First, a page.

Wood.G. (2013). Unlock Your Confidence. Find the Keys to Lasting Change Through the Confidence-Karma Method. London: Watkins Books. See Amazon UK or Amazon US

Get in Touch

 

 

Living with Freedom, Living a Better Life, and Coaching

Pic: Breaking the chainsIt’s often said that life coaching is all about goals – usually goals to a better life. Recently I read an interesting booklet called Getting All Emotive Online by Phil Byrne & Neil Henry. It’s about on-line marketing and something they wrote about ‘freedom’ really resonated with what I aim to offer in my  (life) coaching practice. I realized that maybe that message didn’t always come through clear enough in my web presence and in consultations with potential clients. So in this post, I aim to address that and consider how coaching should be all about helping people to live a life of freedom. Let’s start with a definition of freedom.

What is freedom?

Dictionary definitions state that freedom is:

  • The power or right to act, speak, or think as you want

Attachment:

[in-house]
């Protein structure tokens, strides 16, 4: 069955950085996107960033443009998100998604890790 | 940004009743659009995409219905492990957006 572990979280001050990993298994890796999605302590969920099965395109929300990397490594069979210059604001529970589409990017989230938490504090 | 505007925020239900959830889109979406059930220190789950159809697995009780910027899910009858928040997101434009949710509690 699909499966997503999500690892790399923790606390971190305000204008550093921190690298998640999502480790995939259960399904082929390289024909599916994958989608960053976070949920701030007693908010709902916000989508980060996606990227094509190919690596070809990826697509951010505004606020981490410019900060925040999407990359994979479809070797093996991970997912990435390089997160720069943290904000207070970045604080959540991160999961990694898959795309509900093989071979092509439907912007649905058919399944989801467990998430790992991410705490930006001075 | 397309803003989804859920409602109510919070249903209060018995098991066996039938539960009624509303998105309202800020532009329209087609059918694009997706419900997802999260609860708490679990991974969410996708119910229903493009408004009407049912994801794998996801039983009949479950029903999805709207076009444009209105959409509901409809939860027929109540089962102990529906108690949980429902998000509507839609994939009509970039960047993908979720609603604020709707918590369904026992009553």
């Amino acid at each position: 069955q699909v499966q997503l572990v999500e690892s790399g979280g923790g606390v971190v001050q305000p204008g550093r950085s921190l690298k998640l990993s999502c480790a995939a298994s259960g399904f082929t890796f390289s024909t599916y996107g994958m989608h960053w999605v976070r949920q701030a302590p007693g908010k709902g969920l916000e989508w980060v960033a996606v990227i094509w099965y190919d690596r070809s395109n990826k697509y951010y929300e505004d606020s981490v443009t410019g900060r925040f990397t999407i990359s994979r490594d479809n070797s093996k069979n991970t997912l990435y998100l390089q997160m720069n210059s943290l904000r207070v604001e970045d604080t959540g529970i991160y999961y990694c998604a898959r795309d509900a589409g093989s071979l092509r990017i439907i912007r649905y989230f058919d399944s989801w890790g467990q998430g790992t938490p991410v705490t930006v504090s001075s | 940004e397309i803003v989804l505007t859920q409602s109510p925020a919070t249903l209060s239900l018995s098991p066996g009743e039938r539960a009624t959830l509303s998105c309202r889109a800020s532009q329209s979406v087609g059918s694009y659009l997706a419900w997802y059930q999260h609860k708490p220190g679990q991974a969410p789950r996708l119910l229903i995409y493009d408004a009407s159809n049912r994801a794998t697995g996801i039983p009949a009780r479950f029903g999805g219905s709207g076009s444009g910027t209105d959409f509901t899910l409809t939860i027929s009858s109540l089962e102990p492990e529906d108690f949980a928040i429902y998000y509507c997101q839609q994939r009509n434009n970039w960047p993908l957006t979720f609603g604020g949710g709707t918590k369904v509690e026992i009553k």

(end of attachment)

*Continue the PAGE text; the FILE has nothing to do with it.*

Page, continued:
• Absence of subjection to foreign domination or despotic government
  • The state of not being imprisoned or enslaved
  • The state of being unrestricted and able to move easily

The implication with all of these definitions is that threats to freedom are external. However, as a psychologist I’m more interested in the interpretations of threat and how we internalize threats in the form of attitudes.

What are attitudes?

Attitudes structure the human experience – they are the way we feel and think about things. At their simplest form, they are likes and dislikes. We are drawn to the things for which we have a positive attitude and repelled by things for which we hold negative attitudes. The literal meaning of attitude is ‘fit and ready for action’. So attitudes prime us for action. Although attitudes don’t necessarily lead us to behaviour they do help to create the mind-set to make it more likely. It’s easy to see how an attitude of ‘If I don’t try then I can’t fail‘ is likely to inhibit action. These are the kinds of self-defeating attitudes that we address in coaching.

Coaching as attitude liberation

Pic: Self actualizationByrne & Henry suggest that there two types of freedom: ‘Freedom to‘ and ‘freedom from‘. Although they discuss these in the context of marking, these two types of freedom are also relevant to coaching. In my coaching practice, I draw heaving on my research expertise in social psychology – particularly attitude change. Crucially this involves moving clients towards ‘freedom to’. This is freedom to seize opportunities, freedom to make the most of your abilities and freedom to pursue you goals and ambitions.